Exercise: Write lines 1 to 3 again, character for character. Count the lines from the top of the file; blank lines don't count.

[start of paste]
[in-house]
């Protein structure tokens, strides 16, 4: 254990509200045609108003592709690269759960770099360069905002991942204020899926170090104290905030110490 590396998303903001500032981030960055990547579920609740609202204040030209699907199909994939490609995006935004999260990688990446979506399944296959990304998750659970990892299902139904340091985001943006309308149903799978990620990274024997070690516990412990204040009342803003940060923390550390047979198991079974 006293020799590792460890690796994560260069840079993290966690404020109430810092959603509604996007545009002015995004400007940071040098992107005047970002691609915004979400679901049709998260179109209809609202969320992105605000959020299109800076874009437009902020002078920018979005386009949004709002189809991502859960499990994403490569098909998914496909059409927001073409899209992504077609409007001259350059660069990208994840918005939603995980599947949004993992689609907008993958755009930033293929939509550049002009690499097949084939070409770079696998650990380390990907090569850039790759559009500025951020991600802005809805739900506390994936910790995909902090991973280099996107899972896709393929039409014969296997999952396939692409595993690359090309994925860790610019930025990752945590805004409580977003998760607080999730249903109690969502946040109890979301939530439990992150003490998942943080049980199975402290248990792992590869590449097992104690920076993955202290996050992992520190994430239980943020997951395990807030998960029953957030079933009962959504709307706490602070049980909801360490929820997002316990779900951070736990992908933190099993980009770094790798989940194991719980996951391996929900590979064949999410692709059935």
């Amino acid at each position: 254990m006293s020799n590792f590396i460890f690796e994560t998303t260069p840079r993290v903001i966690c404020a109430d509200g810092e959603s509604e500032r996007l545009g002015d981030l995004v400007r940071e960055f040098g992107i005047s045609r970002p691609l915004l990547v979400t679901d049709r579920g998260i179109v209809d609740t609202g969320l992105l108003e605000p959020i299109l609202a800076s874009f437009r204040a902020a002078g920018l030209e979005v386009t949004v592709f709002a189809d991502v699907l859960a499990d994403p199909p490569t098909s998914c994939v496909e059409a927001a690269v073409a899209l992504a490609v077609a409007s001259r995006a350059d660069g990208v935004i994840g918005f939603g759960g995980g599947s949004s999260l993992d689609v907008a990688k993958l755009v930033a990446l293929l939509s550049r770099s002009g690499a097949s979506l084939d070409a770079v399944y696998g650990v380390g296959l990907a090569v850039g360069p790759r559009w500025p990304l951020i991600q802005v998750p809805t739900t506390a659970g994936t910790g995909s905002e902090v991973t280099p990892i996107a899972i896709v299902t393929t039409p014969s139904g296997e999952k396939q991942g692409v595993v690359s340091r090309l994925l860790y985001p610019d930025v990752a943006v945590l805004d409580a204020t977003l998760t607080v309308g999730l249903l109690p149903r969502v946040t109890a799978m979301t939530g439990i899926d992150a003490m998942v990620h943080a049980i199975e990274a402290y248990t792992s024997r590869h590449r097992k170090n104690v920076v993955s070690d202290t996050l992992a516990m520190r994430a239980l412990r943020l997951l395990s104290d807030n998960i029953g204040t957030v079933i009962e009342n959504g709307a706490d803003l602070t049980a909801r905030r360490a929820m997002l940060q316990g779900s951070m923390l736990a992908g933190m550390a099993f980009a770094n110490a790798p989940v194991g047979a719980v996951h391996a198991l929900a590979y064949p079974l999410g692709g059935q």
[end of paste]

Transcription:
[in-house]
């Protein structure tokens, strides 16, 4: 254990509200045609108003592709690269759960770099360069905002991942204020899926170090104290905030110490 590396998303903001500032981030960055990547579920609740609202204040030209699907199909994939490609995006935004999260990688990446979506399944296959990304998750659970990892299902139904340091985001943006309308149903799978990620990274024997070690516990412990204040009342803003940060923390550390047979198991079974 006293020799590792460890690796994560260069840079993290966690404020109430810092959603509604996007545009002015995004400007940071040098992107005047970002691609915004979400679901049709998260179109209809609202969320992105605000959020299109800076874009437009902020002078920018979005386009949004709002189809991502859960499990994403490569098909998914496909059409927001073409899209992504077609409007001259350059660069990208994840918005939603995980599947949004993992689609907008993958755009930033293929939509550049002009690499097949084939070409770079696998650990380390990907090569850039790759559009500025951020991600802005809805739900506390994936910790995909902090991973280099996107899972896709393929039409014969296997999952396939692409595993690359090309994925860790610019930025990752945590805004409580977003998760607080999730249903109690969502946040109890979301939530439990992150003490998942943080049980199975402290248990792992590869590449097992104690920076993955202290996050992992520190994430239980943020997951395990807030998960029953957030079933009962959504709307706490602070049980909801360490929820997002316990779900951070736990992908933190099993980009770094790798989940194991719980996951391996929900590979064949999410692709059935």
């Amino acid at each position: 254990m006293s020799n590792f590396i460890f690796e994560t998303t260069p840079r993290v903001i966690c404020a109430d509200g810092e959603s509604e500032r996007l545009g002015d981030l995004v400007r940071e960055f040098g992107i005047s045609r970002p691609l915004l990547v979400t679901d049709r579920g998260i179109v209809d609740t609202g969320l992105l108003e605000p959020i299109l609202a800076s874009f437009r204040a902020a002078g920018l030209e979005v386009t949004v592709f709002a189809d991502v699907l859960a499990d994403p199909p490569t098909s998914c994939v496909e059409a927001a690269v073409a899209l992504a490609v077609a409007s001259r995006a350059d660069g990208v935004i994840g918005f939603g759960g995980g599947s949004s999260l993992d689609v907008a990688k993958l755009v930033a990446l293929l939509s550049r770099s002009g690499a097949s979506l084939d070409a770079v399944y696998g650990v380390g296959l990907a090569v850039g360069p790759r559009w500025p990304l951020i991600q802005v998750p809805t739900t506390a659970g994936t910790g995909s905002e902090v991973t280099p990892i996107a899972i896709v299902t393929t039409p014969s139904g296997e999952k396939q991942g692409v595993v690359s340091r090309l994925l860790y985001p610019d930025v990752a943006v945590l805004d409580a204020t977003l998760t607080v309308g999730l249903l109690p149903r969502v946040t109890a799978m979301t939530g439990i899926d992150a003490m998942v990620h943080a049980i199975e990274a402290y248990t792992s024997r590869h590449r097992k170090n104690v920076v993955s070690d202290t996050l992992a516990m520190r994430a239980l412990r943020l997951l395990s104290d807030n998960i029953g204040t957030v079933i009962e009342n959504g709307a706490d803003l602070t049980a909801r905030r360490a929820m997002l940060q316990g779900s951070m923390l736990a992908g933190m550390a099993f980009a770094n110490a790798p989940v194991g047979a719980v996951h391996a198991l929900a590979y064949p079974l999410g692709g059935q």